Having assured customs we would be leaving immediately, we let go the lines around noon and motored for a couple of hours before slipping, hopefully unnoticed, into Momi Bay on the far southwestern corner of Vitu Levu. Our best time to arrive at the Canal de la Havannah is mid morning on Monday, when the tide turns but giving ourselves plenty of daylight to reach Noumea. This unfortunately means that we need to take our time and have a slow passage. Anchoring meant we left Fiji a few hours later, and meant we could eat lunch, shower and get an afternoon snooze, before setting off at 5pm out of Navula Passage and into open water.

We were expecting that evening to pass through a rain band but the accompanying high winds whipped up the waves creating a very messy sea and turned our first night into an uncomfortable start. Thankfully by sunrise everything had calmed down and we, despite the grogginess bought on by the seasickness pills and lack of sleep, started to get into the rhythm of things. We have now had 24hrs of great sailing, only problem is that despite a number of reefs in the sails, Raya is in her stride and is going too fast. The winds are expected to gradually die so the plan is to adjust our timings during the expected day of motoring we will have to do on Saturday/Sunday. For now we are just enjoying the calm and the blue nothingness all around us.

Sailing into the sunset

Census in Sawa I Lau

Sunday 24th Sept 2017

Our presence in a remote bay in the Yasawas has been recorded officially and for eternity. Last Sunday morning as we sat anchored off the Island of Sawa I Lau, with just one other yacht, a mile or so from any other signs of life we were visited by a local boat. It’s occupant greeted us with the normal wide smile and enthusiastic greeting “Bula Bula” but unusually, for the Islanders, spoke with perfect English. He asked not for the anticipated bunch of cava but if he could take down some information about everybody onboard. It turns out that it was census day in Fiji and our presence remote or not needed to be recorded.

Raya anchored off Sawa I Lau

Our final set of guest has left us, it has been a busy summer and nice as it’s been to have everyone onboard it felt good to have Raya back to ourselves. Sasha and Julia’s visit will be remembered for the fantastic snorkelling we have done, this week we finally got to see the magnificent mantas again, we were also treated to sharks, sea snakes, and a huge titan trigger fish. The last couple of swims were done without Rick who had a bit of an earache and the sight of the three of us after a long tiring snorkel, struggling, ungainly and giggling trying to lift ourselves into the dingy, whilst gradually being swept out to sea, went thankfully, unrecorded but will stick in our minds for quite a while.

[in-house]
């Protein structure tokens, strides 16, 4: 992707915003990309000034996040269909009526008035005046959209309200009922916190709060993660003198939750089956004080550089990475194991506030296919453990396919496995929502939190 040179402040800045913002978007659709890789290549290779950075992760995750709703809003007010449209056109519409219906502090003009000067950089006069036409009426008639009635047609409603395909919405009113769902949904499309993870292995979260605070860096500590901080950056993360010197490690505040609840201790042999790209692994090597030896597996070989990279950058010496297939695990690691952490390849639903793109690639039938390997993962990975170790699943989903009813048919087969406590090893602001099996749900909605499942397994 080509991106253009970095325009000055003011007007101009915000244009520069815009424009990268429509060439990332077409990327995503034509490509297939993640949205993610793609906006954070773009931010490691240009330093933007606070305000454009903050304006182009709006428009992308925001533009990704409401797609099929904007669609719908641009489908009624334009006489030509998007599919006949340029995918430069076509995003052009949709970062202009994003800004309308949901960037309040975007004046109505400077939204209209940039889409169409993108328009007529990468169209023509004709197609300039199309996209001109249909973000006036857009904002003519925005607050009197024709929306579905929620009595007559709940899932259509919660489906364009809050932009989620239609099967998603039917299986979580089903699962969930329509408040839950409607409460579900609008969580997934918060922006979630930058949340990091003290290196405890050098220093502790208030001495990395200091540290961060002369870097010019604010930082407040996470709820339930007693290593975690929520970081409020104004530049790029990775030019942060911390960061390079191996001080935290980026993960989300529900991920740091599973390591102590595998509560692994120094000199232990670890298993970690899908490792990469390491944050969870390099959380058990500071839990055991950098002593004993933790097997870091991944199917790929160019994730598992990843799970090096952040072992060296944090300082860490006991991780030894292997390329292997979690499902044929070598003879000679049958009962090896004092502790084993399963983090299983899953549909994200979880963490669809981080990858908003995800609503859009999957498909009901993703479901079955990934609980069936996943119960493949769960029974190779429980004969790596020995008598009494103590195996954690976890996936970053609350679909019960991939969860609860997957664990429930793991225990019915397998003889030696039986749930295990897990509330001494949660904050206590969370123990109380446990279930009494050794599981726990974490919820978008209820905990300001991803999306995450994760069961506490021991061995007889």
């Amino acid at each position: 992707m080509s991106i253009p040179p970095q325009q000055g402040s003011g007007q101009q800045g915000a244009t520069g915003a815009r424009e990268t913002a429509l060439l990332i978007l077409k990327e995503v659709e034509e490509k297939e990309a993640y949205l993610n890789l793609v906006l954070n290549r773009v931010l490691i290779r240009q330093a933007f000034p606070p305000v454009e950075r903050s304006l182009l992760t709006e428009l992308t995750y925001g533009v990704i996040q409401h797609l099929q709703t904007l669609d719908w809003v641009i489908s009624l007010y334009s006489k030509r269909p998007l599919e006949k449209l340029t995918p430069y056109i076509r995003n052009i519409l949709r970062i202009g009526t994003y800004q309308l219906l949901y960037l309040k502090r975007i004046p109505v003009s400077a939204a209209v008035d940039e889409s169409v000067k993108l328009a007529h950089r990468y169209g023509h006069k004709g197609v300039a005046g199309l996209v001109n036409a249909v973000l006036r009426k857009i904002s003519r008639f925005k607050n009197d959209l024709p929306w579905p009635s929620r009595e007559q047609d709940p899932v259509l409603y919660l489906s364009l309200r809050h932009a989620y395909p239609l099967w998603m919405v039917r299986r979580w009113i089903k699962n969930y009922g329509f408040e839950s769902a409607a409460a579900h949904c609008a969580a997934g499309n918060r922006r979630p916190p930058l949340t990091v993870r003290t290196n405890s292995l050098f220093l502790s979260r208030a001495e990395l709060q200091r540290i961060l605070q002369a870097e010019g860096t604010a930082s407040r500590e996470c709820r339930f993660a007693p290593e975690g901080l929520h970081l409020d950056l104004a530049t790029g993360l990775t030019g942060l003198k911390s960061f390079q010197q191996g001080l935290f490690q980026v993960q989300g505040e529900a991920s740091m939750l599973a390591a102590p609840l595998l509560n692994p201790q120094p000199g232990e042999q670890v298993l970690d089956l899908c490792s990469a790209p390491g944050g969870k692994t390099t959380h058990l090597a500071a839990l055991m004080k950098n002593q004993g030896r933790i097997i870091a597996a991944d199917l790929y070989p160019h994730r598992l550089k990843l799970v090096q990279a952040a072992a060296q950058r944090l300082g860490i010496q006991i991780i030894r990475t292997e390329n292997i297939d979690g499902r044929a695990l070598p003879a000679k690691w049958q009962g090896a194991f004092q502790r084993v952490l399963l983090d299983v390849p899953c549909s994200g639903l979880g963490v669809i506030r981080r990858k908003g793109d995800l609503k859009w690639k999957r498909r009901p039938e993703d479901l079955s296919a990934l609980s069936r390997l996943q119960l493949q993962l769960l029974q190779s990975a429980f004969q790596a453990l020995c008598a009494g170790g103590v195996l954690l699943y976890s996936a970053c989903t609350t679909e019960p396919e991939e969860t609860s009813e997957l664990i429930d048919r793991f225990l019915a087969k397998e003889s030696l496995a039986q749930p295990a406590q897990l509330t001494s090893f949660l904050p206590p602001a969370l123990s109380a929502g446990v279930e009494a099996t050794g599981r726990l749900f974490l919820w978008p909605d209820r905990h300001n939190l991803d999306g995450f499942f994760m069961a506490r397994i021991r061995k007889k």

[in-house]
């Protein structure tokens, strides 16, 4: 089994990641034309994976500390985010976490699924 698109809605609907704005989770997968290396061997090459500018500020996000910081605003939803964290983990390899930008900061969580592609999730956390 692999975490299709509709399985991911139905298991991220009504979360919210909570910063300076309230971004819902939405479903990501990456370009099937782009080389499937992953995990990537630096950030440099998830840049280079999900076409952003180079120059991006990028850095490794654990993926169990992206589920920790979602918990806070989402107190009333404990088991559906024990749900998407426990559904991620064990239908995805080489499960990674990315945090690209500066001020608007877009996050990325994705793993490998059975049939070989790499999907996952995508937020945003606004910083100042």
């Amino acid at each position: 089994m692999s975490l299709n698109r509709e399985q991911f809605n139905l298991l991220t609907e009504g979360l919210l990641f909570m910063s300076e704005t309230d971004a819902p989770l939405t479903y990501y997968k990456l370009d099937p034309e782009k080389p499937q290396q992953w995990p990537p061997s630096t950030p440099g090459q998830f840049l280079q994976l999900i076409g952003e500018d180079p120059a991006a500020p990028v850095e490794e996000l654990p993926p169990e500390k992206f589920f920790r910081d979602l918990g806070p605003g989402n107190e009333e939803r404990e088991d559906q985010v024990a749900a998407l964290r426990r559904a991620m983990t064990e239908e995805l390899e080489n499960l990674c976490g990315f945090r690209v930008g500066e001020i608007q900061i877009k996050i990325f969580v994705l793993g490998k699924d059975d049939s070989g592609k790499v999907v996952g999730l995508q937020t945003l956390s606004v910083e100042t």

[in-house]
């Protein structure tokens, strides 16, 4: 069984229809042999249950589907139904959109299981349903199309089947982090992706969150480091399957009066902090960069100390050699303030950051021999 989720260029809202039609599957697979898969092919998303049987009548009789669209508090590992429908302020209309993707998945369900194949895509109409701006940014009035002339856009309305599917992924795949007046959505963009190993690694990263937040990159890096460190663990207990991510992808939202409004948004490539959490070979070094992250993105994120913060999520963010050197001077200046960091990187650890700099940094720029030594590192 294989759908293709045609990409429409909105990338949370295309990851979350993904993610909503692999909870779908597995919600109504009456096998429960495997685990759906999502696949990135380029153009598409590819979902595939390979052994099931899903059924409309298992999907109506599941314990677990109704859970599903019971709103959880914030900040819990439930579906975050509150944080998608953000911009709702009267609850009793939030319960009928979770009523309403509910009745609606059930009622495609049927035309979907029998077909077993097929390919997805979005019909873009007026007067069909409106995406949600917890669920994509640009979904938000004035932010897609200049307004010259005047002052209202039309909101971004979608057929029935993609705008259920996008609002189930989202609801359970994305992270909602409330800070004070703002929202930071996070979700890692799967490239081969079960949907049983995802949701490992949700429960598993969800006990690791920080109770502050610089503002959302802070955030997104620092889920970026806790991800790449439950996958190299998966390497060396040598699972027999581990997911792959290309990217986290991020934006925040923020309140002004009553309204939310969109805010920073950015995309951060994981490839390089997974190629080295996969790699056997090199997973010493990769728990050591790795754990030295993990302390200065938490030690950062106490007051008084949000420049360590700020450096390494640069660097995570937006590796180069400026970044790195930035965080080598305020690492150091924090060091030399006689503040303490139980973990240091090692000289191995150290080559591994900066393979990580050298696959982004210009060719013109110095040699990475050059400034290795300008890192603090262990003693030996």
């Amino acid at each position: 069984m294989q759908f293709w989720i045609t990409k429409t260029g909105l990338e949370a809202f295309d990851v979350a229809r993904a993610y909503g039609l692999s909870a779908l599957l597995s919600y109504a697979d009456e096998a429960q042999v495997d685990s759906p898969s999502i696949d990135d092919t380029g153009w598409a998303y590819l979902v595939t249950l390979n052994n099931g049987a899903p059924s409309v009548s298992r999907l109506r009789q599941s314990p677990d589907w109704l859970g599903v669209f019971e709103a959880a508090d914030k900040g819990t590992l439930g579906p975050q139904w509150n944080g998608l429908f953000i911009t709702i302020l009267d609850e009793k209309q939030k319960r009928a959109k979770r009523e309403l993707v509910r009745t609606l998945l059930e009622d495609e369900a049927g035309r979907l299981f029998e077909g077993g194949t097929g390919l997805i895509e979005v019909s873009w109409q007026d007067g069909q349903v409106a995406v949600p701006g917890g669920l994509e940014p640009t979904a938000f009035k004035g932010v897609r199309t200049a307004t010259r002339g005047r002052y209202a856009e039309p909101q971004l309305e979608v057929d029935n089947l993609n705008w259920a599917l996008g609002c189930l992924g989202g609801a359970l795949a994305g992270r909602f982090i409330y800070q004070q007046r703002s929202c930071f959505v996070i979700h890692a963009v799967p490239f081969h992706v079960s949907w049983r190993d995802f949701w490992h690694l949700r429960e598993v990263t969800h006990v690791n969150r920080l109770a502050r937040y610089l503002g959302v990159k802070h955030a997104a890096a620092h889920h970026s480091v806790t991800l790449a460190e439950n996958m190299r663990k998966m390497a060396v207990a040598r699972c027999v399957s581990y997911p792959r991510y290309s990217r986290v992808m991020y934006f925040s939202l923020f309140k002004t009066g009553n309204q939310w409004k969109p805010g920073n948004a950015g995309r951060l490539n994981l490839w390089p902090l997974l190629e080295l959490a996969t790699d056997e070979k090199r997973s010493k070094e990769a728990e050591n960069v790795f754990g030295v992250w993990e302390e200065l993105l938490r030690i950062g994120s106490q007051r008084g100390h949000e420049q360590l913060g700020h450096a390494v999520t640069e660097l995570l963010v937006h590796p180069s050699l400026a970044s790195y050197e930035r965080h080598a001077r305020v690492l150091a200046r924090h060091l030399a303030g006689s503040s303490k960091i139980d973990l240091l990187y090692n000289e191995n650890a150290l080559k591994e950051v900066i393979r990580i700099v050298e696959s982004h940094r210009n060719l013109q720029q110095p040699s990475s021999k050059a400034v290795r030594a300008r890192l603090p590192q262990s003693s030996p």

Excellent snorkelling off Manta Ray Island Resort

We have played Rummy cube, attempted a game of bridge, drank far too much wine and beer, eaten far too much food and talked and talked. We were actually treated with enough wind during their stay for a couple of sails but for our stay in Fiji we have basically been a motor boat. In fact we have motored so far that on our return to Musket Cove we actually ran out of fuel in the main tank and in, luckily, calm open seas we had to top up from our reserve tank.

Team Raya on the sand bank at Musket Cove

Yesterday we came back into Vuda, ready for the girls early flight this morning. We are getting use to the tight squeeze of yachts here but the space we were presented with this time was the tightest of all. In fact after two tries it was fairly obvious we weren’t going to fit in going stern to, so Rick turned us around and managed to wedge us in with bows to the wall. The normal skilled marina boat boy wasn’t around and his replacement had no understanding of what was going on. Without the efforts of Sasha one side and Julia the other, both armed with large blow up fenders we would never have berthed unscathed.

And we are not the only Oyster squeezed in here, after bumping into only a handful of other Oysters throughout the whole Pacific crossing, suddenly we are inundated with Raya look a likes. In Manta Bay another Oyster 56 had anchored right next to us and at Musket Cove there were three other Oysters including Oyster Blew 56/23 the boat built right after Raya who is 56/22 and here in Vuda there are five other yachts, the Oyster World Rally has arrived in Fiji.

We however are on our way out of Fiji, we have a few days to clear up and prepare then weather permitting it’s on to New Caledonia at the end of the week.